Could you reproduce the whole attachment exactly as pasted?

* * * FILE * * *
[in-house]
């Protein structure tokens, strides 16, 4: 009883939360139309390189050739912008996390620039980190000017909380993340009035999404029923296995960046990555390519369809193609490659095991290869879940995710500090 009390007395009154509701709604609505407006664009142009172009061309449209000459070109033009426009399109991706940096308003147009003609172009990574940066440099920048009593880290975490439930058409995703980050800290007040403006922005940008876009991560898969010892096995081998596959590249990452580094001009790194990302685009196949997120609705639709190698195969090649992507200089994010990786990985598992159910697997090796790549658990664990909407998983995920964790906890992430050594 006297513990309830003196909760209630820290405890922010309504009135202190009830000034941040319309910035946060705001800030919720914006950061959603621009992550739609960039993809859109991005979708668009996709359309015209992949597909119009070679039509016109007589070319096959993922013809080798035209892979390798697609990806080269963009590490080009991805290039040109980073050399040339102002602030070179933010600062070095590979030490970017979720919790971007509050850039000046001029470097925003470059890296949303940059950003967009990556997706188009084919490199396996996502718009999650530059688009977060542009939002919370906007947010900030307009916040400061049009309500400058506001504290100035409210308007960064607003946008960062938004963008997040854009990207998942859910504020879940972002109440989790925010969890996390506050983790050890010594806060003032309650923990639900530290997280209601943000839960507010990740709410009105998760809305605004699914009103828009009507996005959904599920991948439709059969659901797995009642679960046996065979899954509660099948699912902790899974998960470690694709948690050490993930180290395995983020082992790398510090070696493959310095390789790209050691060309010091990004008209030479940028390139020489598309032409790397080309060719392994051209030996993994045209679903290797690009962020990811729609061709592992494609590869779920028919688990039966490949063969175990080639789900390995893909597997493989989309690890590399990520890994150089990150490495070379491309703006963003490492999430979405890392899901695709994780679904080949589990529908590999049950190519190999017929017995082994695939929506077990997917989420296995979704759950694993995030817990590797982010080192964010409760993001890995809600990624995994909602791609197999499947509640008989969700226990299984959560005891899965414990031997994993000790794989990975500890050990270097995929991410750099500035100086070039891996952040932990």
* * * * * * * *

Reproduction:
[in-house]
């Protein structure tokens, strides 16, 4: 009883939360139309390189050739912008996390620039980190000017909380993340009035999404029923296995960046990555390519369809193609490659095991290869879940995710500090 009390007395009154509701709604609505407006664009142009172009061309449209000459070109033009426009399109991706940096308003147009003609172009990574940066440099920048009593880290975490439930058409995703980050800290007040403006922005940008876009991560898969010892096995081998596959590249990452580094001009790194990302685009196949997120609705639709190698195969090649992507200089994010990786990985598992159910697997090796790549658990664990909407998983995920964790906890992430050594 006297513990309830003196909760209630820290405890922010309504009135202190009830000034941040319309910035946060705001800030919720914006950061959603621009992550739609960039993809859109991005979708668009996709359309015209992949597909119009070679039509016109007589070319096959993922013809080798035209892979390798697609990806080269963009590490080009991805290039040109980073050399040339102002602030070179933010600062070095590979030490970017979720919790971007509050850039000046001029470097925003470059890296949303940059950003967009990556997706188009084919490199396996996502718009999650530059688009977060542009939002919370906007947010900030307009916040400061049009309500400058506001504290100035409210308007960064607003946008960062938004963008997040854009990207998942859910504020879940972002109440989790925010969890996390506050983790050890010594806060003032309650923990639900530290997280209601943000839960507010990740709410009105998760809305605004699914009103828009009507996005959904599920991948439709059969659901797995009642679960046996065979899954509660099948699912902790899974998960470690694709948690050490993930180290395995983020082992790398510090070696493959310095390789790209050691060309010091990004008209030479940028390139020489598309032409790397080309060719392994051209030996993994045209679903290797690009962020990811729609061709592992494609590869779920028919688990039966490949063969175990080639789900390995893909597997493989989309690890590399990520890994150089990150490495070379491309703006963003490492999430979405890392899901695709994780679904080949589990529908590999049950190519190999017929017995082994695939929506077990997917989420296995979704759950694993995030817990590797982010080192964010409760993001890995809600990624995994909602791609197999499947509640008989969700226990299984959560005891899965414990031997994993000790794989990975500890050990270097995929991410750099500035100086070039891996952040932990």